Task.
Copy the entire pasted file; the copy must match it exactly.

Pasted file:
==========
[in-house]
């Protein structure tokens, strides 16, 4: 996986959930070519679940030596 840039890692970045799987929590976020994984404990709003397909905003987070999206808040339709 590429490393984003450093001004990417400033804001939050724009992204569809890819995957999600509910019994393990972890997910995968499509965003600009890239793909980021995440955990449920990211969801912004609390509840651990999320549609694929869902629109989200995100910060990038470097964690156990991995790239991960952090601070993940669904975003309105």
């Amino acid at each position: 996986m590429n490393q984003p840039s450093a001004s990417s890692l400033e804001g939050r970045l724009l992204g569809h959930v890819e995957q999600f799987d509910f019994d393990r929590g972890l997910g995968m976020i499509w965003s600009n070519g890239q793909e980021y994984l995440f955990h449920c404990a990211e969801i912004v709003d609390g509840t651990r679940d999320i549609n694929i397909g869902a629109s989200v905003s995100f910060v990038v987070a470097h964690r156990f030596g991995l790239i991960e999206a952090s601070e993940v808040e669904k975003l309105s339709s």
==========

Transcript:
[in-house]
């Protein structure tokens, strides 16, 4: 996986959930070519679940030596 840039890692970045799987929590976020994984404990709003397909905003987070999206808040339709 590429490393984003450093001004990417400033804001939050724009992204569809890819995957999600509910019994393990972890997910995968499509965003600009890239793909980021995440955990449920990211969801912004609390509840651990999320549609694929869902629109989200995100910060990038470097964690156990991995790239991960952090601070993940669904975003309105």
């Amino acid at each position: 996986m590429n490393q984003p840039s450093a001004s990417s890692l400033e804001g939050r970045l724009l992204g569809h959930v890819e995957q999600f799987d509910f019994d393990r929590g972890l997910g995968m976020i499509w965003s600009n070519g890239q793909e980021y994984l995440f955990h449920c404990a990211e969801i912004v709003d609390g509840t651990r679940d999320i549609n694929i397909g869902a629109s989200v905003s995100f910060v990038v987070a470097h964690r156990f030596g991995l790239i991960e999206a952090s601070e993940v808040e669904k975003l309105s339709s």